Along the way, MPD makes a move that could put Bonaparte and her relationship with Detective W. T. “Ted” Wukowski in serious jeopardy. Unwilling to lose their jobs or their love, the two must make some serious sacrifices in order to survive it all. While this is a strain neither of them want, if they can solve this case and yet not succumb to desire, it might work out in their favour at the end of the day. Rathbun is adding some needed depth to the series and just at the right moment!

I have always enjoyed the ability to binge-read a series, as it permits me a richer exploration of the plots and character development. It’s nice to be able to really get a feel for how an author sees a series progress, rather than having to wait for each instalment as it is published. While I was not entirely hooked by the debut novel that Nanci Rathbun offered readers, Angelina Bonaparte and the entire premise of this series has grown on me and I have adapted to a slight variation on the genre I have come to love over the years!

Angelina Bonaparte remains the strong protagonist who is forced to deal with a great deal yet again. While there is some decent character development throughout the piece, it is the keen focus on her back story and personal life that fills the pages of the book. A ‘Mafia Princess’ of sorts, Bonaparte must wrestle with this and the connections her father has amassed, while juggling the truths of omertà throughout the novel. There is also a strong development and forced regression in the Angie-Ted relationship, which could make things all the more interesting in the next novel, the aforementioned ARC.

Rathbun uses more of her strong secondary characters to keep the piece moving along. While the case is more a ‘hunt’ than a slow reveal of a mystery in which a number of people are potential killers, there is still a richness to the narrative that emerges throughout. The reader is able to collect a strong set of forward momentum with those given minor roles throughout, each adding their own perspective to the piece. The reoccurring cast helps the ground the piece, but there is something nice about a new set of faces at times to keep the novel on its toes.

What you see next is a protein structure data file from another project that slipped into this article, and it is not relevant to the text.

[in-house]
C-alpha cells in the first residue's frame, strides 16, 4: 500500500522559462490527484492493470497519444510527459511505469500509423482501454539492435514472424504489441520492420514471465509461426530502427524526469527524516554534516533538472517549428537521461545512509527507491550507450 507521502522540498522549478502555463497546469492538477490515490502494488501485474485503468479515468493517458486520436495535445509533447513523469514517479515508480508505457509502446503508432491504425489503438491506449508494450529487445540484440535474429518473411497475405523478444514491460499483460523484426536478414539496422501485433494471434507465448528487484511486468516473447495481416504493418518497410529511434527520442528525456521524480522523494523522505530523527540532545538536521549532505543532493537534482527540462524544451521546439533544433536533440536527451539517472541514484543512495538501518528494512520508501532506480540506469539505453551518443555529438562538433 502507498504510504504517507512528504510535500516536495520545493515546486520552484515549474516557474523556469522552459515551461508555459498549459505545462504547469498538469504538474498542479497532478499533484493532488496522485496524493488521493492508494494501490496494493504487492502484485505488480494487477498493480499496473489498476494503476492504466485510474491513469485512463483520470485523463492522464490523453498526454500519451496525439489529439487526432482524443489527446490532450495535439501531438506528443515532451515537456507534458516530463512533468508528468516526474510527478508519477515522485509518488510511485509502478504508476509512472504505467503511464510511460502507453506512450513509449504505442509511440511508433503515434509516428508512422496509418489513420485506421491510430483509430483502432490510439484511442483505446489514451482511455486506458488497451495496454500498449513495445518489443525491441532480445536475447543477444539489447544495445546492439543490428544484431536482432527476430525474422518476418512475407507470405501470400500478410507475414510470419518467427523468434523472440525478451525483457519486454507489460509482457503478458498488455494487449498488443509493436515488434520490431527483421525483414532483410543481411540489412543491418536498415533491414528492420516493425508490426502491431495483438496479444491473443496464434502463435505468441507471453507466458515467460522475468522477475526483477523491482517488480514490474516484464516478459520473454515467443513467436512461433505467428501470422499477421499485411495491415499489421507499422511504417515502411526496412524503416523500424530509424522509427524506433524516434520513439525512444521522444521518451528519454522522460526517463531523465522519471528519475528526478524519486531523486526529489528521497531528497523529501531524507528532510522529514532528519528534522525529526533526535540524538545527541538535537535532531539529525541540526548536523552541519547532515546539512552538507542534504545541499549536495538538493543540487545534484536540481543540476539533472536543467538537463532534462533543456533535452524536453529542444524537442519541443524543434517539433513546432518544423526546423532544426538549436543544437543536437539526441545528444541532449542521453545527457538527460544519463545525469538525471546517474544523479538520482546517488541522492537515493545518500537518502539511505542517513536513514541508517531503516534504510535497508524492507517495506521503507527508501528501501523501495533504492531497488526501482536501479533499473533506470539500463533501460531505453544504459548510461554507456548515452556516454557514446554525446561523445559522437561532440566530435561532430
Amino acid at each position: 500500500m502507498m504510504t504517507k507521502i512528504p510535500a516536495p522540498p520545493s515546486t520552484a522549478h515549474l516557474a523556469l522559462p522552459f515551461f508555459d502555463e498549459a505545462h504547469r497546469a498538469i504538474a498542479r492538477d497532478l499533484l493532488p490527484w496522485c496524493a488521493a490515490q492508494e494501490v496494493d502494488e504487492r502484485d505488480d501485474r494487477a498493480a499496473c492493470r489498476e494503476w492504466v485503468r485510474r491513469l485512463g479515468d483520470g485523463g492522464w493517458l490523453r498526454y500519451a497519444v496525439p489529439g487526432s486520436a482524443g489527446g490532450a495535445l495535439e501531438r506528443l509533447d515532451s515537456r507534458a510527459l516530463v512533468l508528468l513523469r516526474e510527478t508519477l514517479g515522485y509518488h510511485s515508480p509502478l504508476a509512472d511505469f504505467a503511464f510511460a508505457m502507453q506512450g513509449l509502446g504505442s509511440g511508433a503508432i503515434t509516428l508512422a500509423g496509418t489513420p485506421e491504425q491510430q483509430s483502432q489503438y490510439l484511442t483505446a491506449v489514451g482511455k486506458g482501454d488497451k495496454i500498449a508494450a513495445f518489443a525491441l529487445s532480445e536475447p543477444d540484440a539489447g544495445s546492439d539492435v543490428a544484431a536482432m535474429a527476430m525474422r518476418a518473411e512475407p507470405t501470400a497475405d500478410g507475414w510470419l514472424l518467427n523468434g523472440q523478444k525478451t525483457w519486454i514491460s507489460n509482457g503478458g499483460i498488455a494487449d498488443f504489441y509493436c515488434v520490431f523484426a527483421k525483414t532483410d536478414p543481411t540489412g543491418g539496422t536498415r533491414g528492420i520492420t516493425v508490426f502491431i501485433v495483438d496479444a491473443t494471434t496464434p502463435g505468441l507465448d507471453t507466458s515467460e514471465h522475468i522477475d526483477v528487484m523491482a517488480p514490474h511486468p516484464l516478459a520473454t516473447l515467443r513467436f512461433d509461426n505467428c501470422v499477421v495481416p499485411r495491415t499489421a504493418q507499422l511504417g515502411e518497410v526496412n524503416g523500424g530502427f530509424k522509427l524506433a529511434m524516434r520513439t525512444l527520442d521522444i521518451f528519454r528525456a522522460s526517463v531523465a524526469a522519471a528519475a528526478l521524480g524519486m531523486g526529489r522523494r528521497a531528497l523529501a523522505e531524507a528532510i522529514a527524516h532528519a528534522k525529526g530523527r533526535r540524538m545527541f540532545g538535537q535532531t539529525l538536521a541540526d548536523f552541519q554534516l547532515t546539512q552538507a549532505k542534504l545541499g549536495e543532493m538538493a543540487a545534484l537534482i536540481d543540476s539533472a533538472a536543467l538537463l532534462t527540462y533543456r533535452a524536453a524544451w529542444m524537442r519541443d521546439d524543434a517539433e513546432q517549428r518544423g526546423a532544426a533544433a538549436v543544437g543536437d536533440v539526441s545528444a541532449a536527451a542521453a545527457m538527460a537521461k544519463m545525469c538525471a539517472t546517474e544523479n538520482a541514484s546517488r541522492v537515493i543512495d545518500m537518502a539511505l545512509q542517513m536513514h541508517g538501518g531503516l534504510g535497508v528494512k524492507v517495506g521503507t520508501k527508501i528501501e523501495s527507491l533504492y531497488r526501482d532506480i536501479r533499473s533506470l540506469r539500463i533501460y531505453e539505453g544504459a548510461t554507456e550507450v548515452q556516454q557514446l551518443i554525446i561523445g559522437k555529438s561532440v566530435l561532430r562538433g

I can admit that Nanci Rathbun’s novels are growing on me, the more I read them (another great reason to binge). It took me some time to find my pace with the middle-aged PI whose obsession with undergarments sometimes overtook the plot of the story, but it has all one together nicely. The book proved grittier and got into some of the darker parts of the Bonaparte character and a larger narrative, though there are still some saccharine parts that do not match. Not that a book needs to be cuss filled, but the dialogue sometimes comes across as a tad diluted. Rathbun shows decent writing throughout, trying to steer away from as much predictability. There’s a nice balance of short and longer chapters to whet the reader’s appetite throughout, though the pace is sure to keep the story moving along effectively. There are certainly some threads throughout the piece that were left dangling and kept me intrigued, leaving me to want to get my hands on the ARC to see how they might work themselves out. That’s the key to a strong series and Rathbun has my interest piqued!

Kudos, Madam Rathbun, for another winner. I think you may have found a fan in me, once and for all!

A Book for All Seasons, a different sort of Book Challenge: https://www.goodreads.com/group/show/248185-a-book-for-all-seasons